Published Jun 26, 2018Casual observers may be forgiven for wondering if they'd ever see another album from the Essex Green. After debuting their appealing update on '60s pop-psychedelia with Everything Is Green in 1999, the Brooklyn-based band issued two more well-received albums at a traditional pace before taking a long hiatus — their last, the highly-regarded Cannibal Sea, appeared in 2006.
Whatever they've been up to however (insiders know that all three members play in various other bands, most notably the Ladybug Transistor), their growth as musicians has hardly stagnated, as Hardly Electronic continues their string of excellent releases without missing a beat.
Without discarding it outright, the band continue to grow confidently beyond their initial template of neo-pop psychedelia, jumping nimbly from folk-rock to country-rock to delicate chamber pop pieces with ease here, boasting sophisticated arrangements and top-notch songwriting regardless of style.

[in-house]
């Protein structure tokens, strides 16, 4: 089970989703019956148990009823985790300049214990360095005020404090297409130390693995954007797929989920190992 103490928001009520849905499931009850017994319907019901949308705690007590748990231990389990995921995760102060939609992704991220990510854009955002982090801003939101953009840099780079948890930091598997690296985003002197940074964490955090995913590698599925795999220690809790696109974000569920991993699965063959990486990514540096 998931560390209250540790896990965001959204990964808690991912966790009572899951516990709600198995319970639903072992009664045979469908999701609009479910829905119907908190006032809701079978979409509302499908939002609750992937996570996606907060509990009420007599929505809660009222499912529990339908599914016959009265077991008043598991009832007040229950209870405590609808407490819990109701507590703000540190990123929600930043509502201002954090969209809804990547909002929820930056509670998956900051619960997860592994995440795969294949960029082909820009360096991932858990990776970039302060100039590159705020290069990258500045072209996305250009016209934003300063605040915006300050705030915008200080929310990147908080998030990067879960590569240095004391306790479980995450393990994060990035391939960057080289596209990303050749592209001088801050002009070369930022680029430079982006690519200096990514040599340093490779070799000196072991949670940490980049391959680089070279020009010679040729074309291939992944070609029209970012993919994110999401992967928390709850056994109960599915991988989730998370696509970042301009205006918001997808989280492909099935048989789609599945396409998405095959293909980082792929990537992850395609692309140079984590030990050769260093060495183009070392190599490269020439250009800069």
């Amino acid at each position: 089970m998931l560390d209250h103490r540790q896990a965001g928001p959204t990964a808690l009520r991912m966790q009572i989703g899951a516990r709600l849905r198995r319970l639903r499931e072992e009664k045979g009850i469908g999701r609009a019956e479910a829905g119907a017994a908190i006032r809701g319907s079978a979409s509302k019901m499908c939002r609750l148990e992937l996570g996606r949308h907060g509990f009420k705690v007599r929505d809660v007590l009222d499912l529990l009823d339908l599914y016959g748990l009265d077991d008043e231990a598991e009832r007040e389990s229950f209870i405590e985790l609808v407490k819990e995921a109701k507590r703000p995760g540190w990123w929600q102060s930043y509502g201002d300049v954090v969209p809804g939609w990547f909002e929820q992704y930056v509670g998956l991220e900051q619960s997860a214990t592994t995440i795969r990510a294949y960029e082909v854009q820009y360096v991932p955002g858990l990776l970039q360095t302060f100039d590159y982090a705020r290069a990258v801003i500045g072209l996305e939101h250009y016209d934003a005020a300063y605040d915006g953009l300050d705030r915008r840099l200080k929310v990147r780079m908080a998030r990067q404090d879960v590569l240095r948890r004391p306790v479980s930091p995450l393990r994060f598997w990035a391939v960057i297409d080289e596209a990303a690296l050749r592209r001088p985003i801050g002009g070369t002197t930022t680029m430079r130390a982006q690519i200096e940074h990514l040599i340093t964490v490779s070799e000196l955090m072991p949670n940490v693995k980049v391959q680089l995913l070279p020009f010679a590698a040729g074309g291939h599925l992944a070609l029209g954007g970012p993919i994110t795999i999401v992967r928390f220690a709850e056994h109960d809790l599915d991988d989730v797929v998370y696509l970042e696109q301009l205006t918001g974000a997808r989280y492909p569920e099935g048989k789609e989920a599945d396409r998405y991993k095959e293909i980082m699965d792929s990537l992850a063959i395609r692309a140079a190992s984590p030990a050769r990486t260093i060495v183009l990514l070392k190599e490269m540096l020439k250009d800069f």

Straight folk-pop openers "Sloane Ranger" and "The 710" will easily win you over, but it's the soaring coda of "Don't Leave It In Our Hands" that signals you're in for something truly special. Other highlights include the light, country-rock grooves of "Catatonic" and the breezy, mandolin-laced "Waikiki," but you could find something good to say about pretty much anything here.
Vocals are once again shared generously between Sasha Bell and Chris Ziter, and the album is frankly a master class in male/female vocal dynamics, with structured harmonizing complemented by all sorts of one-off flourishes and accents. The instrumentation is similarly rich, with organ, piano, strings and woodwinds all co-existing tastefully.
Hardly Electronic is a mature and polished album from a band confident enough to let their influences guide their sound without overshadowing it. Longtime fans will obviously snap this up, but anyone with an interest in classically-minded pop arrangements and great songs will find much to like on this unexpected gem from the Essex Green. (Merge)